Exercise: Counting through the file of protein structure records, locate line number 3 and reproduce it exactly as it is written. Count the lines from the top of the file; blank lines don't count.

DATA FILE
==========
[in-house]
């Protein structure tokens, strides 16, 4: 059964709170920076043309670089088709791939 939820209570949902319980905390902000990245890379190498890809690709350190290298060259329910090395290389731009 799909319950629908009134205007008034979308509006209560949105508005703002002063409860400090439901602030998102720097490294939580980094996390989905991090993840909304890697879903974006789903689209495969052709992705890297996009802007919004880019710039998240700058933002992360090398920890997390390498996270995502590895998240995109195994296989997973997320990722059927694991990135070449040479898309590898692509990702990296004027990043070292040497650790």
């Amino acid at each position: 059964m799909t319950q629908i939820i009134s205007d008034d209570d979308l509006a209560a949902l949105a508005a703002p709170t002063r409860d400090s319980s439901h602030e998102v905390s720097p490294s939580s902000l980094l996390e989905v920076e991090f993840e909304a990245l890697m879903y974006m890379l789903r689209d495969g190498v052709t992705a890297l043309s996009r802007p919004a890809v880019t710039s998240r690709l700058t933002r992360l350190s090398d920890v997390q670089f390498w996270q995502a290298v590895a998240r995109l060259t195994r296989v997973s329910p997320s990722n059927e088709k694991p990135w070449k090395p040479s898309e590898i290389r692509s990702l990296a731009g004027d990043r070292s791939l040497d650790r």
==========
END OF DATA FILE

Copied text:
């Amino acid at each position: 059964m799909t319950q629908i939820i009134s205007d008034d209570d979308l509006a209560a949902l949105a508005a703002p709170t002063r409860d400090s319980s439901h602030e998102v905390s720097p490294s939580s902000l980094l996390e989905v920076e991090f993840e909304a990245l890697m879903y974006m890379l789903r689209d495969g190498v052709t992705a890297l043309s996009r802007p919004a890809v880019t710039s998240r690709l700058t933002r992360l350190s090398d920890v997390q670089f390498w996270q995502a290298v590895a998240r995109l060259t195994r296989v997973s329910p997320s990722n059927e088709k694991p990135w070449k090395p040479s898309e590898i290389r692509s990702l990296a731009g004027d990043r070292s791939l040497d650790r």